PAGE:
Fagan.   Louis     - An in-house look at Soyer's impact on the Reform Club.
1836 - 1886. The Reform Club:
ITS FOUNDERS AND ARCHITECT. BY LOUIS FAGAN, Of the Department of Prints and Drawings, the British Museum. Honorary Member of the Society of Engravers of France; Author of "The Life of Sir Anthony Panizzi, "K.C.B.;" "The Art of Michelangelo;" "Catalogue Raisonne of the Works of William Woollett;" "Collectors Marks," "Raphael's Sonnett;" etc., etc. WITH ILLUSTRATIONS BY THE AUTHOR. LONDON Bernard Quaritch, 15 PICCADILLY 1887.
Large 4vo. 1fep with frontis illustration of the Reform Club library on verso. The Title page in red and black text. The verso with a printers device. List of Illustrtions. [1] (1)vi-viii List of 143 illustrations. 1 page Preface by Louis Fagan. [1] (1)2-143. [1] (1)ii-xiii Index. [1] 1fep. Except for a little water-staining on the borders of the frontis, everything as new. The cover has been very sympathetically rebound recently in the same blue cloth cover as the original and the original gilt lettering on boards and spine. Almost as new.
- The 19th century brought an explosion in the popularity of gentlemen's clubs, particularly around the 1880s. At their height, London had over 400 such establishments. This expansion can be explained in part by the large extensions of the franchise in the Reform Acts of 1832, 1867, and 1885. Each time, hundreds of thousands more men were qualified to vote, and it was common for them to feel that they had been elevated to the status of a gentleman, thus they sought a club. The existing clubs, with strict limits on membership numbers and long waiting lists, were generally wary of such newly enfranchised potential members, and so these people began forming their own clubs. Each of the three great Reform Acts corresponded with a further expansion of clubs, as did a further extension of the franchise in 1918. Many of these new, more inclusive clubs proved just as reluctant as their forebears to admit new members when the franchise was further extended. An increasing number of clubs were characterised by their members' interest in politics, literature, sport, art, automobiles, travel, particular countries, or some other pursuit. In other cases, the connection between the members was membership of the same branch of the armed forces, or the same school or university. Thus, the growth of clubs provides an indicator as to what was considered a respectable part of the Establishment at the time. There are perhaps some 25 traditional London gentlemen's clubs of particular note, from The Arts Club to White's, Brooks etc. The Reform Club on the south side of Pall Mall in central London was founded on February 2nd 1836 by Edward Ellice, Member of Parliament for Coventry and Whig Whip, whose riches came from the Hudson's Bay Company, but whose zeal was chiefly devoted to securing the passage of the Reform Act 1832. Significantly, The Reform Club it was the first to change its rules to include the admission of women on equal terms in 1981. It also attracts a significant number of foreign members, such as diplomats accredited to the Court of St. James's. The Reform was known for the quality of its cuisine. Its first chef being Alexis Soyer, the first celebrity chef and cookery book author. He was followed by Charles Elme Francatelli, a former Head Chef of Queen Victoria. This a very handsome copy printed when the Club was at its height.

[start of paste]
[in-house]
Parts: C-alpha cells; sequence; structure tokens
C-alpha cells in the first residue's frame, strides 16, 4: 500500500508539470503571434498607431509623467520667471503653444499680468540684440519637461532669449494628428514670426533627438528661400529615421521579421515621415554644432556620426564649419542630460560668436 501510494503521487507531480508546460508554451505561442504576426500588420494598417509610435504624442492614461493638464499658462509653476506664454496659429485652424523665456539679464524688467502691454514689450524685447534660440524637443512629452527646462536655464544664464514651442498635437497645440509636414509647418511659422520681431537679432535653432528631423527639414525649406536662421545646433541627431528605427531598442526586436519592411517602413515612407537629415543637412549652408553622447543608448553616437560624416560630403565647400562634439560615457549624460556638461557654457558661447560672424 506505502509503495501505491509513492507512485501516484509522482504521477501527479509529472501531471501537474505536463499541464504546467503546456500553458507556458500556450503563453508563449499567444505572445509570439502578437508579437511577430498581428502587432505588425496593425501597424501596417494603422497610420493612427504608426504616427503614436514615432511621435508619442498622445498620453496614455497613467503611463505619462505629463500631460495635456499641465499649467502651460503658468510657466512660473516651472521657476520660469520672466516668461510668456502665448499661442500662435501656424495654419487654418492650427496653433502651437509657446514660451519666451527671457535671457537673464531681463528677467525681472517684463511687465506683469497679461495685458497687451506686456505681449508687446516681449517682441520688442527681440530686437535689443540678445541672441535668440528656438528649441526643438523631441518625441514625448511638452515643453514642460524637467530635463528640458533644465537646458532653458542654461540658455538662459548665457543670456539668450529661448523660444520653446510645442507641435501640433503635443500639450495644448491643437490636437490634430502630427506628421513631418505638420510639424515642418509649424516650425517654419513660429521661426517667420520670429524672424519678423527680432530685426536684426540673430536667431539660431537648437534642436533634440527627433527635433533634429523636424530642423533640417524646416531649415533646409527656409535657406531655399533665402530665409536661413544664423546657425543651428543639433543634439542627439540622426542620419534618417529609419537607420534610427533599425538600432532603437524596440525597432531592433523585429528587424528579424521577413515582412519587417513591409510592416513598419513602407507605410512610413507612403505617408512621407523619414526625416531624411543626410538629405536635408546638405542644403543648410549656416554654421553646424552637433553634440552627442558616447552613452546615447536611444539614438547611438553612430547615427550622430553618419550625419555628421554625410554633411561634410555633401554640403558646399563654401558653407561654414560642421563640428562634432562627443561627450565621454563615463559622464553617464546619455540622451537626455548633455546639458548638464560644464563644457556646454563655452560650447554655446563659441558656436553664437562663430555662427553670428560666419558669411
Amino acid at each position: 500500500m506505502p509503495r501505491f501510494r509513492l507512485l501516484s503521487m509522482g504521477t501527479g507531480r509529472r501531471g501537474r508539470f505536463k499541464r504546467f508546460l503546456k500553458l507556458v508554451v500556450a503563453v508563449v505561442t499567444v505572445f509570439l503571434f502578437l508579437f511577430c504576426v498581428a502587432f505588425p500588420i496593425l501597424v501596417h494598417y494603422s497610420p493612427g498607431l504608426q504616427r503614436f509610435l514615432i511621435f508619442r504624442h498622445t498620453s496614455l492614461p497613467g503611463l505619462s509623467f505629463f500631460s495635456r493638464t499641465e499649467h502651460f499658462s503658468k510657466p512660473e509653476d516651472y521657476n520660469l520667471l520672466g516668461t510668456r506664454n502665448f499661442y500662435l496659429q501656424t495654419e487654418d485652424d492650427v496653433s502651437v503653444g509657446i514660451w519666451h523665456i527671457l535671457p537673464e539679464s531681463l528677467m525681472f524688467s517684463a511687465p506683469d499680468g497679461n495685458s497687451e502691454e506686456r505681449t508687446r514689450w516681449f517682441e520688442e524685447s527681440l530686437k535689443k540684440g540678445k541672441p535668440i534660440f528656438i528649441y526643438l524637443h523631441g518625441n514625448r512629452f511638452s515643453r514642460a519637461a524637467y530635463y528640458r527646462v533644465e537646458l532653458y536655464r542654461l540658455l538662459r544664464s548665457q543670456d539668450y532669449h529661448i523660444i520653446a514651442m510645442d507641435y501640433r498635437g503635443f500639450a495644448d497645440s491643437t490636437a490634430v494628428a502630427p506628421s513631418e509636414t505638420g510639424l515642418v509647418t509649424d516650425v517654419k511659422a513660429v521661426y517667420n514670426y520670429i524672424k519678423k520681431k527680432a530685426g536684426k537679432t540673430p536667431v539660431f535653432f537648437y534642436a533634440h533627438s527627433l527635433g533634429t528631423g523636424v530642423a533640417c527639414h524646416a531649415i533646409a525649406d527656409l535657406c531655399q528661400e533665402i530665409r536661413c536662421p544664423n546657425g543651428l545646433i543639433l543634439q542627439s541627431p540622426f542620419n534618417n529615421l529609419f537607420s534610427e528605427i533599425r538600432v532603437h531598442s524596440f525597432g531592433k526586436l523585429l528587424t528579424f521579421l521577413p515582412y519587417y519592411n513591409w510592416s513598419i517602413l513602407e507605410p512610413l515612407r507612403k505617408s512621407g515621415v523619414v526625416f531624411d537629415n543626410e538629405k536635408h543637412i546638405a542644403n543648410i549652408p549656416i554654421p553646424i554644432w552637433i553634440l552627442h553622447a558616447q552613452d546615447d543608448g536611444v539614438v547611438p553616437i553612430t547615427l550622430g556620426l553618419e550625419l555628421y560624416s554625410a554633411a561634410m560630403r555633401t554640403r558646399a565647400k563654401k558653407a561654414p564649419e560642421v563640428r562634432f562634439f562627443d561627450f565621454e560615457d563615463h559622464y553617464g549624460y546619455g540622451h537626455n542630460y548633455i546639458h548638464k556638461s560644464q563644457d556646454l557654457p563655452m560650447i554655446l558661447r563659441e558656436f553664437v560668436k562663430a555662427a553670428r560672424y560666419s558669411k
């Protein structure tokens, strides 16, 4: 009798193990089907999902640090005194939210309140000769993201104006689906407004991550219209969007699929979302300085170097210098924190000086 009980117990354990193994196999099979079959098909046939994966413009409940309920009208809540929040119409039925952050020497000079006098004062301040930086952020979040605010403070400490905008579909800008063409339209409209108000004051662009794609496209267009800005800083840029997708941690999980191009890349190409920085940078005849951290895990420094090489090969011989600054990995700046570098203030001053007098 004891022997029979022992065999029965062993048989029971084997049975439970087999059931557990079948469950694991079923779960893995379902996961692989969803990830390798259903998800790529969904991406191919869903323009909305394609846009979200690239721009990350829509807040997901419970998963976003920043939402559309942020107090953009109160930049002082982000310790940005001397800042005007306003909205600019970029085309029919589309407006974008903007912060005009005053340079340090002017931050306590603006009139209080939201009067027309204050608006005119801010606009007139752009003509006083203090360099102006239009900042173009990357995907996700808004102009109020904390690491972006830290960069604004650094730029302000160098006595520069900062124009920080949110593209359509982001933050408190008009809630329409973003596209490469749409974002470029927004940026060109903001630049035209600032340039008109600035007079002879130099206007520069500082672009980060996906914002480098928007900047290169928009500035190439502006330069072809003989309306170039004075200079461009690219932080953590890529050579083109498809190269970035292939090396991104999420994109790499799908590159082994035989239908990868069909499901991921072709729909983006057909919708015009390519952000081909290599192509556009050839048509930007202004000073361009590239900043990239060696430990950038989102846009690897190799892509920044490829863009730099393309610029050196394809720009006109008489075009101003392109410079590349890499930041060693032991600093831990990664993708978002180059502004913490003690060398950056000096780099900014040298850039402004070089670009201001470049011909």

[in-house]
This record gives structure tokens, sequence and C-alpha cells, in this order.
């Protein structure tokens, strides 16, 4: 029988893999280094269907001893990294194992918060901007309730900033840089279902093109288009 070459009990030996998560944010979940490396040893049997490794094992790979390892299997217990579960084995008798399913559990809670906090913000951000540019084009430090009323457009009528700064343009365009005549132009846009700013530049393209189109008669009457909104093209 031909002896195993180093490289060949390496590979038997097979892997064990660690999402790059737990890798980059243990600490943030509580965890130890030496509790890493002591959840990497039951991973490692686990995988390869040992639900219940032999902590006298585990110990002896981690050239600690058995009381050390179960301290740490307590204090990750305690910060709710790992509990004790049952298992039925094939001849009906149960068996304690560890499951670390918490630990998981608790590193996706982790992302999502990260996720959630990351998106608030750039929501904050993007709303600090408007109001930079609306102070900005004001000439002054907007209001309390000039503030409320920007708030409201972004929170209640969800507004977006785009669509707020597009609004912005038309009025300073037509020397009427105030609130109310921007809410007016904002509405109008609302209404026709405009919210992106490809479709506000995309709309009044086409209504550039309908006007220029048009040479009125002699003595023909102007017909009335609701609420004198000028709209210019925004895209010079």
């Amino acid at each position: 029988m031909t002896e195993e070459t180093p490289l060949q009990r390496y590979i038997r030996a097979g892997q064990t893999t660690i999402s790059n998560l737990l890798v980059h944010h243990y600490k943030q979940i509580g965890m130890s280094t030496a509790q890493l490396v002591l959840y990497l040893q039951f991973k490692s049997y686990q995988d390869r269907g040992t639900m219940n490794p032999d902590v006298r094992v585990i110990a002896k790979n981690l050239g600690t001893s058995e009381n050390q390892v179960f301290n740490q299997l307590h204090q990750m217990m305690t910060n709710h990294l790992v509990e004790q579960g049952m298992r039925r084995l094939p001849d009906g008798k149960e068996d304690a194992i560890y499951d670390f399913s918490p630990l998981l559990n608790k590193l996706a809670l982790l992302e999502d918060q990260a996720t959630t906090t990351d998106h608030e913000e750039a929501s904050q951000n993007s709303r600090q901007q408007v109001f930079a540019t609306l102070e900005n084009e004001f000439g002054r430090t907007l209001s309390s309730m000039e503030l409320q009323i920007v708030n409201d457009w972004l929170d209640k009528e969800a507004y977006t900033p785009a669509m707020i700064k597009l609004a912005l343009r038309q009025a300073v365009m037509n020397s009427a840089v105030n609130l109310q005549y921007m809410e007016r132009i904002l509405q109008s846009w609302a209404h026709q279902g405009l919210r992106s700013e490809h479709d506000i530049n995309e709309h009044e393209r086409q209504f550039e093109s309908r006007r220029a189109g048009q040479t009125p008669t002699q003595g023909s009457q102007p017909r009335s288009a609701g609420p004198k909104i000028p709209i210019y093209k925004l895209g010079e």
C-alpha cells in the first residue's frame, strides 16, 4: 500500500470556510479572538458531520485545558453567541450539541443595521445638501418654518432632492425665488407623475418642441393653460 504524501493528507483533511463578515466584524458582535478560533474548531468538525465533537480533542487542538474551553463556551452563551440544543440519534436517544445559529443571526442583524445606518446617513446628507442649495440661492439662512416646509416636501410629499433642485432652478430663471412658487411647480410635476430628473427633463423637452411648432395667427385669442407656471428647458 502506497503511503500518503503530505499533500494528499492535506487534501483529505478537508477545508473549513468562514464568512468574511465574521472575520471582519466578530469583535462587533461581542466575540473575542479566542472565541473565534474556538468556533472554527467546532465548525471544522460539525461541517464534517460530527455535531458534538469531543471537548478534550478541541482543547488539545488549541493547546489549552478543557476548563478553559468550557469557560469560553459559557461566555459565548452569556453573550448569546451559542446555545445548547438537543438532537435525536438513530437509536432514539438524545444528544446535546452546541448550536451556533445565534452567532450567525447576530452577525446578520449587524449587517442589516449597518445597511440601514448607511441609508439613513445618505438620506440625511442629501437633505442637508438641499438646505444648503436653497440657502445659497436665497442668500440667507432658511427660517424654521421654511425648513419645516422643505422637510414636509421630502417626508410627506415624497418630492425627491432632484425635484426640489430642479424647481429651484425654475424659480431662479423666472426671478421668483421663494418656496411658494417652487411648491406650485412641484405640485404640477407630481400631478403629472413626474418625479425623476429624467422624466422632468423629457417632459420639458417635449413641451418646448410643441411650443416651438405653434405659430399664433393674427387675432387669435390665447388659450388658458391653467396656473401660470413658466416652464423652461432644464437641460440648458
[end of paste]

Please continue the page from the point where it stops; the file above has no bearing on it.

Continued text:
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Antiquarian category
ref number: 11209